While the TV series is a good bit of fun, I was a bit nervous about the OVA. Considering how much skin they flash in the TV series, how much would it be upped here? Surprisingly, the OVA is a lot more tame than I expected as it goes into the post-events of the TV series by sending the kids off to Kyoto as part of a school trip wherein they also get to search for the soul energy to recharge their beads a bit. This puts more of the focus on the actual search, interaction and action aspects of the episode and less on what you’d presume would be a pure fanservice fest at hot springs or other ways of dressing down the cast. There is, of course, some fanservice and they do have some fun at the inn, but largely it’s just a transitional piece that allows for some calmer material and less serious action that caps off the season well enough but is, largely, forgettable.
I still have very fond memories of the first experiences with Ikki Tousen when it first came out, but I’ve struggled with the show in its ongoing incarnations as there’s just something about it that hasn’t clicked for me. Whether it’s the multiple personalities, the feeling that there’s no strong story moving events forward, the weak use of the main characters or the whole lack of interest on my part in the original people that the characters are supposed to be, it could be anything. This season manages to ease these problems to a degree since it has a stronger overall storyline running through it and that helps to keep it moving and to feel like it’s trying to get somewhere. Not that it ends well as the final TV episode just feels so disconnected from the rest, but the journey to get there definitely played a lot better than I had thought it would after watching Great Guardians. Fans of the show already know what they’re getting into though and FUNimation has done a solid job with this release, bringing the OVA, the extras for it all and new English language commentaries with the dub cast fans really enjoy with it. It’s still not a property that works for me, but I can certainly see the appeal.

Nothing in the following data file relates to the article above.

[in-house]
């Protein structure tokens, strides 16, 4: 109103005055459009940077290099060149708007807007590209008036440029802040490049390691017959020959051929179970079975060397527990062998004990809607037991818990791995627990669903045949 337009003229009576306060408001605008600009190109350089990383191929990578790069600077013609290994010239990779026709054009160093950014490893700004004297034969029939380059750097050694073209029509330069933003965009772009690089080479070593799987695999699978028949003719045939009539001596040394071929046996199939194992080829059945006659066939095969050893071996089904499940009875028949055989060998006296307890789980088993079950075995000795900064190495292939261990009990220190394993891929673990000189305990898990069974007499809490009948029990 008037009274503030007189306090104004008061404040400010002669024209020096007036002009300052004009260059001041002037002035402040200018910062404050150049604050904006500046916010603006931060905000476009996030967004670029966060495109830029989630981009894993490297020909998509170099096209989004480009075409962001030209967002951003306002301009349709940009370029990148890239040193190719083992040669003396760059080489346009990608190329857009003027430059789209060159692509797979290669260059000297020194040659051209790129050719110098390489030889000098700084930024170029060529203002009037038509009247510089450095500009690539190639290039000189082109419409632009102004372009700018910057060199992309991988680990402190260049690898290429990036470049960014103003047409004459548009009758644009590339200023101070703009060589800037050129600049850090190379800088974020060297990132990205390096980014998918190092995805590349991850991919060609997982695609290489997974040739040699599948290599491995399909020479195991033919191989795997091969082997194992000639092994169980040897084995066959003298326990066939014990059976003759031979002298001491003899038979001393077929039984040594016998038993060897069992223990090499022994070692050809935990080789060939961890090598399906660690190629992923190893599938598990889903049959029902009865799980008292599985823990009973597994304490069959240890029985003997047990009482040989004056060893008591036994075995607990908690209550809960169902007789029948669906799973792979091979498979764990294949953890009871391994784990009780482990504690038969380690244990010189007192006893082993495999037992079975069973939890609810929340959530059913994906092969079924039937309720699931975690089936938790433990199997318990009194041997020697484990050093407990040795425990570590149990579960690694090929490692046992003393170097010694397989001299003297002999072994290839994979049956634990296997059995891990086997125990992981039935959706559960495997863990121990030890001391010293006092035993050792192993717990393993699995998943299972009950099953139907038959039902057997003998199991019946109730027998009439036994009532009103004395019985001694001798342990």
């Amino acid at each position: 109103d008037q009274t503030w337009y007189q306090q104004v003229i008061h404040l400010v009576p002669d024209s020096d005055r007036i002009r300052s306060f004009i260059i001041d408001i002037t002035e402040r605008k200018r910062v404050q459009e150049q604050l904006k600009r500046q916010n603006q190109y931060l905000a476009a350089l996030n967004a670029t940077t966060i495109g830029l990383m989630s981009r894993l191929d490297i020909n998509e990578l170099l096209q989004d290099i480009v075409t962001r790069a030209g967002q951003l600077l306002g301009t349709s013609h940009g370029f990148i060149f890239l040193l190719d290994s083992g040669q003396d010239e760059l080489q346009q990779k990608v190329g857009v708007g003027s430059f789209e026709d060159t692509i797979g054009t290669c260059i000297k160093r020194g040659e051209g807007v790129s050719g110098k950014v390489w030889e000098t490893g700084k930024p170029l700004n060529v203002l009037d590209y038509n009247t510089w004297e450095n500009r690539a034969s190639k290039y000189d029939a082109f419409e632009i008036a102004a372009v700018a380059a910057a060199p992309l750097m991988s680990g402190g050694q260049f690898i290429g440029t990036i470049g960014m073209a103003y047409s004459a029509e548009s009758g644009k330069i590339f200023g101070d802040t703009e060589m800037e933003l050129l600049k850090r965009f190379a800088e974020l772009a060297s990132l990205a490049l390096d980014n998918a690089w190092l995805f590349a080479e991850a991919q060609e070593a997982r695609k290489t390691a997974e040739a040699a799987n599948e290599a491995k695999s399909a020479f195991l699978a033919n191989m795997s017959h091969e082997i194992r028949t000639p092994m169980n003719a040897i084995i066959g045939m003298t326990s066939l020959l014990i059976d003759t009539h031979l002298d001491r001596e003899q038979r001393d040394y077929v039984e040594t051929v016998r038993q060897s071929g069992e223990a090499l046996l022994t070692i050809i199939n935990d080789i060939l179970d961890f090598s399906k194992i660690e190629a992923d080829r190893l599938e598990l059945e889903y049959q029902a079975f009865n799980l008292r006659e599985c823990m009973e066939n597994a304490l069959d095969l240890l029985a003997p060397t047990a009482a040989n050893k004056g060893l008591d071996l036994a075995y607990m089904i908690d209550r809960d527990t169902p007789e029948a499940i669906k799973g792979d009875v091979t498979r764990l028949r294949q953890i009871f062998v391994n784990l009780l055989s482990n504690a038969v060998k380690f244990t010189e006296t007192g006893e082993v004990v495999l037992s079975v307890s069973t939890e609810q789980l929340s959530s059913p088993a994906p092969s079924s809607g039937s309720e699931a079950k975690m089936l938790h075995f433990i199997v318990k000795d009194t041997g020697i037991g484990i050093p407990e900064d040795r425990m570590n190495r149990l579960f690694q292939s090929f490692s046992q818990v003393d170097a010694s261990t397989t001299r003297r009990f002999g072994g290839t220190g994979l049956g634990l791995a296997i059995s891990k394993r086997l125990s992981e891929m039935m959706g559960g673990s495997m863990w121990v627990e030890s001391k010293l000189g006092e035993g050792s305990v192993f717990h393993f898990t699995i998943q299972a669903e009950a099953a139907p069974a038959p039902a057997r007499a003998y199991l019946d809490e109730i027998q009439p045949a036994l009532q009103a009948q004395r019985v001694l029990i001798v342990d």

Japanese 2.0 Language, English 5.1 Language, English Subtitles, Six Dreamy Views, Promotional Videos, Textless Songs, Japanese Commercial
Content Grade: C+
Audio Grade: B+
Video Grade: B
Packaging Grade: B
Menu Grade: B
Extras Grade: B+
Released By: FUNimation
Release Date: March 11th, 2014
Running Time: 325 Minutes
Video Encoding: 480i/p MPEG-2
Aspect Ratio: 1.78:1 Anamorphic Widescreen
Sony KDL70R550A 70″ LED 1080P HDTV, Sony PlayStation3 Blu-ray player via HDMI set to 1080p, Onkyo TX-SR605 Receiver and Panasonic SB-TP20S Multi-Channel Speaker System With 100-Watt Subwoofer.